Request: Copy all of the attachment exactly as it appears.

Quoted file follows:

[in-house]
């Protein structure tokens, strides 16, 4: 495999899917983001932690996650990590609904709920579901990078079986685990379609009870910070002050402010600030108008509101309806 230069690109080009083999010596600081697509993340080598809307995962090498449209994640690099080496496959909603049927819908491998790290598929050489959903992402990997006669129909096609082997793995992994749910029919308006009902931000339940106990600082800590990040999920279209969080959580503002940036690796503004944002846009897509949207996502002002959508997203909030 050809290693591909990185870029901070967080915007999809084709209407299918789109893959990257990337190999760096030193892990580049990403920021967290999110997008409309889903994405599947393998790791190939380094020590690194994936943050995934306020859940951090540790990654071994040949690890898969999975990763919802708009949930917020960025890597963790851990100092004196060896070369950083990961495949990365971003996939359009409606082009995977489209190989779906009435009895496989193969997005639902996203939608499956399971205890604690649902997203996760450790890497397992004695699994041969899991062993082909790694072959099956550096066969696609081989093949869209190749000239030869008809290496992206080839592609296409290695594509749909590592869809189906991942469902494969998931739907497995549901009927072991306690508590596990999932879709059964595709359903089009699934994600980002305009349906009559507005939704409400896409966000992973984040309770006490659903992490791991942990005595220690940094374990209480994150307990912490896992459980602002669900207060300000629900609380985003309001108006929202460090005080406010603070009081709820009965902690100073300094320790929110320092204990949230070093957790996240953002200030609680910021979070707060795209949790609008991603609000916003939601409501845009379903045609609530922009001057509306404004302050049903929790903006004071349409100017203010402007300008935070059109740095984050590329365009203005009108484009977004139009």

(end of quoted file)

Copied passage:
[in-house]
């Protein structure tokens, strides 16, 4: 495999899917983001932690996650990590609904709920579901990078079986685990379609009870910070002050402010600030108008509101309806 230069690109080009083999010596600081697509993340080598809307995962090498449209994640690099080496496959909603049927819908491998790290598929050489959903992402990997006669129909096609082997793995992994749910029919308006009902931000339940106990600082800590990040999920279209969080959580503002940036690796503004944002846009897509949207996502002002959508997203909030 050809290693591909990185870029901070967080915007999809084709209407299918789109893959990257990337190999760096030193892990580049990403920021967290999110997008409309889903994405599947393998790791190939380094020590690194994936943050995934306020859940951090540790990654071994040949690890898969999975990763919802708009949930917020960025890597963790851990100092004196060896070369950083990961495949990365971003996939359009409606082009995977489209190989779906009435009895496989193969997005639902996203939608499956399971205890604690649902997203996760450790890497397992004695699994041969899991062993082909790694072959099956550096066969696609081989093949869209190749000239030869008809290496992206080839592609296409290695594509749909590592869809189906991942469902494969998931739907497995549901009927072991306690508590596990999932879709059964595709359903089009699934994600980002305009349906009559507005939704409400896409966000992973984040309770006490659903992490791991942990005595220690940094374990209480994150307990912490896992459980602002669900207060300000629900609380985003309001108006929202460090005080406010603070009081709820009965902690100073300094320790929110320092204990949230070093957790996240953002200030609680910021979070707060795209949790609008991603609000916003939601409501845009379903045609609530922009001057509306404004302050049903929790903006004071349409100017203010402007300008935070059109740095984050590329365009203005009108484009977004139009």